#eNCAElectionBus: Port Elizabeth's child gangsters

During its travels, the eNCA election bus has gained some insight into how crime and in particular gangsterism are affecting communities. Courtesy #DStv403

by Uveka Rangappa

Port Elizabeth, Eastern Cape

Just when I thought we were going to have the most boring, uneventful day in Port Elizabeth, this eNCA Election Bus trip got very interesting. 

We spoke to young South Africans who are students, those who are a little longer in the tooth at a retirement village and we delved into the world of gangsterism.

Unlike Cape Town where young South Africans said they were not voting, in PE, students are certain they will vote they just don’t know who they’ll vote for yet.

We then headed to an old age home where the conditions and the stories broke my heart. It’s a municipal-run home, but you can barely swing a cat in the room where they sleep and cook, and doors don’t even lock. 

Can you believe they have to share a bathroom? Ten people - men and women- using one bathroom. Some have been waiting for a house which was promised to them decades ago - and they’ve lost all hope. They won’t be voting. Others are politically active at this home and are members of smaller political parties.

The common sentiment I picked up was that things were slightly better when Athol Trollip was mayor. Our students say they were safer in their digs because metro police patrolled outside, but that doesn’t happen now. The elderly said when he was mayor the area was at least cleaner: that also doesn't happen any more.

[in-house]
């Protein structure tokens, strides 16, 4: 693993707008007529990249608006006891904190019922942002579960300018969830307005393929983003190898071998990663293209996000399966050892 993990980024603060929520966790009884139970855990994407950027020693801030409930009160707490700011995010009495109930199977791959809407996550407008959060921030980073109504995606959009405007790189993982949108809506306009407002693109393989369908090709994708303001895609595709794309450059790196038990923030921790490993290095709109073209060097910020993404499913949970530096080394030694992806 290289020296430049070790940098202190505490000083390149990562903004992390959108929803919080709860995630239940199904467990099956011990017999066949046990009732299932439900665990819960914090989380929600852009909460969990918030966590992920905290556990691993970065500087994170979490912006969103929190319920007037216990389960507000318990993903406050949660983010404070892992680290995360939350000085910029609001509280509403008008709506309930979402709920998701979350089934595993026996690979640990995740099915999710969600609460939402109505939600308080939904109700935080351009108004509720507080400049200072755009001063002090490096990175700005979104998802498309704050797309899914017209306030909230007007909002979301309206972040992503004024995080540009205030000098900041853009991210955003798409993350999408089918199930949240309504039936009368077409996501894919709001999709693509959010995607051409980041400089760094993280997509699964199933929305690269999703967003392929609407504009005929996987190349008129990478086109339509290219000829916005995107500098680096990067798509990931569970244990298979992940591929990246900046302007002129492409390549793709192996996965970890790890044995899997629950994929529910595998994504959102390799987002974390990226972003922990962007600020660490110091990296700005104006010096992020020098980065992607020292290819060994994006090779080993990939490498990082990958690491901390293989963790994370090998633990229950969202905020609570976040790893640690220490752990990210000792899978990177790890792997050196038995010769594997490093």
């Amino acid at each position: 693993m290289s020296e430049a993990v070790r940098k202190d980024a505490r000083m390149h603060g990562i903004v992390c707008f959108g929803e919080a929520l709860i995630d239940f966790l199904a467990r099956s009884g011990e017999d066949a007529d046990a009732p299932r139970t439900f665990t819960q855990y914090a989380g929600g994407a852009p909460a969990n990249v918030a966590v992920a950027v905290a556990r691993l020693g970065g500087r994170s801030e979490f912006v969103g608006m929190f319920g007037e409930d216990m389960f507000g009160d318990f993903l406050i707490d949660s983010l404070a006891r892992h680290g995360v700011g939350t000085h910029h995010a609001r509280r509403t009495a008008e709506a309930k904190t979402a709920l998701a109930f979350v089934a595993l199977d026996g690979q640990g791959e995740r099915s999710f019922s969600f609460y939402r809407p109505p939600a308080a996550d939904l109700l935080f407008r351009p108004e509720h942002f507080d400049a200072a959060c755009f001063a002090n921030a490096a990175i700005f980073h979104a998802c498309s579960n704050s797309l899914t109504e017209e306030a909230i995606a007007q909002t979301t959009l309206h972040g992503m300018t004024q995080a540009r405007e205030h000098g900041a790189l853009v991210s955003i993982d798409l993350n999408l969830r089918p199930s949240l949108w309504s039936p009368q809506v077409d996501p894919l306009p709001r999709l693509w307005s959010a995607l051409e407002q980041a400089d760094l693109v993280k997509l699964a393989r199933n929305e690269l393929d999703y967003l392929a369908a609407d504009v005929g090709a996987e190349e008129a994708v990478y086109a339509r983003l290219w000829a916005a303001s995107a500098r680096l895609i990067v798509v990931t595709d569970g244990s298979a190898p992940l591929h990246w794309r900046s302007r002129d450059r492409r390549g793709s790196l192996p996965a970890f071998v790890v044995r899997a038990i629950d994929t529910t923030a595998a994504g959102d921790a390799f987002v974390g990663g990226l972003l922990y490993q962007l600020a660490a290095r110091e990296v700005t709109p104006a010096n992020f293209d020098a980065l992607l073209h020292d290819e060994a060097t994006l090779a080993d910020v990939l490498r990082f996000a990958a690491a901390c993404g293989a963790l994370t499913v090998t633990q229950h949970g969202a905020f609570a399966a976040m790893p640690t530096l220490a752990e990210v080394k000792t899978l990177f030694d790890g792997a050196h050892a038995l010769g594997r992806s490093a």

And then we headed to Helenvale where gangsterism has forced the closure of the only clinic in the area. Children playing barefoot amongst trash bags, have witnessed shootings and seen bodies. Children here are killers.

Two gangsters told me they were given very little choice - gangsterism prevented them from from going to school. They are gangsters who have children themselves and they need to provide, so they stand at the “borders” of their territory, collecting money from taxi drivers to allow them to operate in their territory. They say if they had proper jobs, they would leave this dark world in a heartbeat.

I asked a 17-year-old gangster called Killer if he would talk to me and he said, “Let’s talk about you and me.” I told him, “I am nearly 44, married with two kids and I’m old enough to be your mother!” You should have seen the horror on his face, and he said, “Oh ok I’ll leave you alone”. This is the same child who just a few minutes before that had told me, “Bring Cyril Ramaphosa here. I want to rape him.”

He’s 17.